The way banks charge people to use their overdraft faces fundamental reform and is punishing the most vulnerable customers, a report into the credit market has found.
The Financial Conduct Authority’s (FCA) review into ‘high-cost credit’ confirmed that the cap on fees for use of payday loans should remain in place for the next three years, until 2020. Payday loan charges were capped in 2014 to 0.8% of the amount borrowed per day.
Unplanned or unarranged overdrafts can now be more expensive than a payday loan, and Which? has been urging the regulator to take action to reduce costs.
Earlier this month, Lloyds Banking Group, the biggest provider of current accounts in the UK with 22 million customers, announced that it was scrapping unplanned overdraft fees altogether.
The FCA cited four major issues with unplanned overdraft fees, including:
- Unanticipated charges and lack of transparency – the regulator said that pricing of unplanned overdrafts were ‘highly complex’, and that customers struggled to understand how the fees worked.
- High charges – it recognised our research, that most unplanned overdrafts are more expensive that the payday loan cap
- Repeated use – the report says that ‘many consumers use unarranged overdrafts month after month’, incurring high charges which leaves them trapped in a cycle of debt.
- Distribution of charges – the FCA is concerned that the worse off are paying a ‘disproportional amount’ for the provision of current accounts.
One in four people used unarranged overdrafts for more than four months in 2016, while almost one in 10 used them for 10 months or more. And the FCA found that in one bank, less than 5% of consumers pay over £250 per year in unarranged overdraft charges, which accounts for up to 60% of the revenue the bank generates from overdraft fees.
At another, the FCA said that ’85-90% of unarranged charges are paid by 10-15% of consumers and less than 5% of consumers account for 60% of charges.’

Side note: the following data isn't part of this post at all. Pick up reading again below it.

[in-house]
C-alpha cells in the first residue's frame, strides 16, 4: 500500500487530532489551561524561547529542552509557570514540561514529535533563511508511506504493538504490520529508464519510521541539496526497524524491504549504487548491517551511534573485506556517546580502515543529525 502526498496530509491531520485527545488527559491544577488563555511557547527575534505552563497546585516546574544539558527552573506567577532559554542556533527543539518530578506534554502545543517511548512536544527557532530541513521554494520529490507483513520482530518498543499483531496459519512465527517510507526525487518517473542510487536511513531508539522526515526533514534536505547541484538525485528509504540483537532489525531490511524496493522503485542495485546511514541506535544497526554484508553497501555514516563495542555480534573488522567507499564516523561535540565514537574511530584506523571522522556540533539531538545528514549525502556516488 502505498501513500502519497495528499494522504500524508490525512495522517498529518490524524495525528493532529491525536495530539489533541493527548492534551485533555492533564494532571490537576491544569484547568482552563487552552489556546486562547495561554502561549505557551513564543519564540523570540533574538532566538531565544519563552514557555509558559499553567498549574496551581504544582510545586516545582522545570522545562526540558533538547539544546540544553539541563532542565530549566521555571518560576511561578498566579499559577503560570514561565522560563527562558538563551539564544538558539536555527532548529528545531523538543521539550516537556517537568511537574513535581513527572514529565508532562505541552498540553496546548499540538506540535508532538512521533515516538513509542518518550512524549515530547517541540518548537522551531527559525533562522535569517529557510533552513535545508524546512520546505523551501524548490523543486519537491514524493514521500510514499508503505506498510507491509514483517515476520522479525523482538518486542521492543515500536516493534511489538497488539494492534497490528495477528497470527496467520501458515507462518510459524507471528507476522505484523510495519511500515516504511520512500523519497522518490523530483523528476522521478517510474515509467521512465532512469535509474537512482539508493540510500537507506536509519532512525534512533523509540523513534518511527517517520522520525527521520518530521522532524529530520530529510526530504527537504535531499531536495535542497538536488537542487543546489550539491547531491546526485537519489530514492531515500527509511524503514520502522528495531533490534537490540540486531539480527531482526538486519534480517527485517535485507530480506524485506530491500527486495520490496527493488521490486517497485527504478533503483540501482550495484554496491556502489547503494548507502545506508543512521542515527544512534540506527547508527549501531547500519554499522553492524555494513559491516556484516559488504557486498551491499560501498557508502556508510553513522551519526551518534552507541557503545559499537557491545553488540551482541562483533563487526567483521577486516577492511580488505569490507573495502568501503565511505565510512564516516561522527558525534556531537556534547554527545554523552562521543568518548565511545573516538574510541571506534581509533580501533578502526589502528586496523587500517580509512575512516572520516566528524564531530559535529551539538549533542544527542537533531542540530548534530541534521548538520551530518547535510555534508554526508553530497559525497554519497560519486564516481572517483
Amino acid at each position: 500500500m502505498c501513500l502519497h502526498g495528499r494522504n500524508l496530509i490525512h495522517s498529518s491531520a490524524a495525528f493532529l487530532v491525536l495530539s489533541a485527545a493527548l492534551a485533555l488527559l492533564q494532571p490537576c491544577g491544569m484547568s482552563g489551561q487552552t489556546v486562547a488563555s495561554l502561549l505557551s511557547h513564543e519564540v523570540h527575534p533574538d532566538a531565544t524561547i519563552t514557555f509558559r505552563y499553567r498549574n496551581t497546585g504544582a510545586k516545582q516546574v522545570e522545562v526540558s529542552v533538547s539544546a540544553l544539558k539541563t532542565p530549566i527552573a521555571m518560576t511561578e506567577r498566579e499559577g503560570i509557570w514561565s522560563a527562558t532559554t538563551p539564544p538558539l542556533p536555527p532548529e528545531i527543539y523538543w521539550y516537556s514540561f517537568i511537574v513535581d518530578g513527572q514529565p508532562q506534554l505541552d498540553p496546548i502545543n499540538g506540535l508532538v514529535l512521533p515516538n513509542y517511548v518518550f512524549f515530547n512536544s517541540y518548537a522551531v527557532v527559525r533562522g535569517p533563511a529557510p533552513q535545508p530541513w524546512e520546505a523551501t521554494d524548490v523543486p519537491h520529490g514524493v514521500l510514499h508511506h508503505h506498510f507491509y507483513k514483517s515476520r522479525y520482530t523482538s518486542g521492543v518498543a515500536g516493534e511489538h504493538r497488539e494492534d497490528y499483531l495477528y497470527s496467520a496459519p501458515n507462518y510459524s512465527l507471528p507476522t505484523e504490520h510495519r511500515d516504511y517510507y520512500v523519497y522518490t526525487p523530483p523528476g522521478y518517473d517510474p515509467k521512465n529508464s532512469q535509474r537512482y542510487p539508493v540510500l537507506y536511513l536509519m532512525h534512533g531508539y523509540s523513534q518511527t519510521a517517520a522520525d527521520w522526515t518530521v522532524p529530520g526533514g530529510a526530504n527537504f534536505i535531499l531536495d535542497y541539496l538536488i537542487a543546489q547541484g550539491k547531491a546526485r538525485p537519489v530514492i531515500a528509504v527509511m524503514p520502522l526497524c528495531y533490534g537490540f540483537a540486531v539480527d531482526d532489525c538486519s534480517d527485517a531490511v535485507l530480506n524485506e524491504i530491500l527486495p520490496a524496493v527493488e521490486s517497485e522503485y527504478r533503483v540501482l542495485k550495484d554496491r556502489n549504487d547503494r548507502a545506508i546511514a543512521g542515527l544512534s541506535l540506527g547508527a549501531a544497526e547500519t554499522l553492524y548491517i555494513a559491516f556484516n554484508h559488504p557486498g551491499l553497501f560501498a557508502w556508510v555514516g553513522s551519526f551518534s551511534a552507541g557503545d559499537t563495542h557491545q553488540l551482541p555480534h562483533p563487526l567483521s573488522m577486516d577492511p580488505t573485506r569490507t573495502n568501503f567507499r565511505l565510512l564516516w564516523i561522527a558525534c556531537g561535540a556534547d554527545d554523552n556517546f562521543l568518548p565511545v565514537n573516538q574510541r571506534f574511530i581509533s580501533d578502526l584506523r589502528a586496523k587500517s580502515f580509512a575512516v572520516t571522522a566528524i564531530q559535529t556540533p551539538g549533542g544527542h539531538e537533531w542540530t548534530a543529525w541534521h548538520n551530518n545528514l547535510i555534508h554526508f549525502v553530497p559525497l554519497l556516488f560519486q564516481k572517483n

The FCA plans to undertake further research to decide what action to take on unplanned overdrafts, which could include a cap on charges, and says it could make ‘fundamental changes’ to the way that unplanned overdrafts work.
Unplanned overdraft fees: what are the banks doing
Regulators have been studying overdraft fees over the past few years and in August 2016, the Competition and Market Authority (CMA) required banks to set and publish a monthly maximum charge for unplanned overdrafts.
It also required banks to enrol customers into an unplanned overdraft alert system and offer a grace period to allow customers to remedy unplanned overdrafts. All banks must comply by the third quarter of 2017.
Which? research had previously found that borrowing £100 for 30 days in an unplanned overdraft could cost as much as £156 more than a payday loan.
Since then, banks have been making changes to the way that they charge for unplanned borrowing:
- Lloyds Banking Group has scrapped unplanned overdraft fees altogether from November 2017
- RBS Group caps unplanned overdraft fees at £80 per month
- TSB has capped fees at £80 per month
- HSBC caps fees at £80 per month and promises to never be more that the amount you’ve borrowed
- Santander has always had a monthly cap of £95
- Barclays does not charge unplanned overdraft fees, but caps returned item fees at £32.
Take action on exorbitant overdraft fees
Which? has urged the regulator to tackle overdraft costs quickly, stating that ‘significant concerns about unarranged overdraft charges are not new, Which? previously found that these fees could cost considerably more than payday loan charges.’
The consumer champion added that the ‘FCA’s own research now backs this up, so it must act swiftly to crack down on these exorbitant fees and to restrict unarranged overdraft charges to the same level as for arranged overdrafts, as further delay will only cost consumers.’
Which? has been campaigning to get consumers a fairer deal on overdrafts. Visit our ‘Better Banks’ page and lend your support.
Authorised overdrafts and other types of credit in the spotlight
The FCA also laid out plans to tackle authorised overdrafts. It is worried about ‘long-term indebtedness’, with people living continuously in their planned overdraft, as well as unanticipated charges and borrowers hit with fees that are disproportionate to the amount they’ve borrowed.
Similarly to unplanned overdrafts, it found those paying the highest fees – around £400 a year – accounted for a significant chunk of the revenue banks make from overdrafts altogether.
The regulator laid out further concerns and plans to tackle other parts of the credit market, including:
- Rent to own
- Home collection debt
- Catalogue credit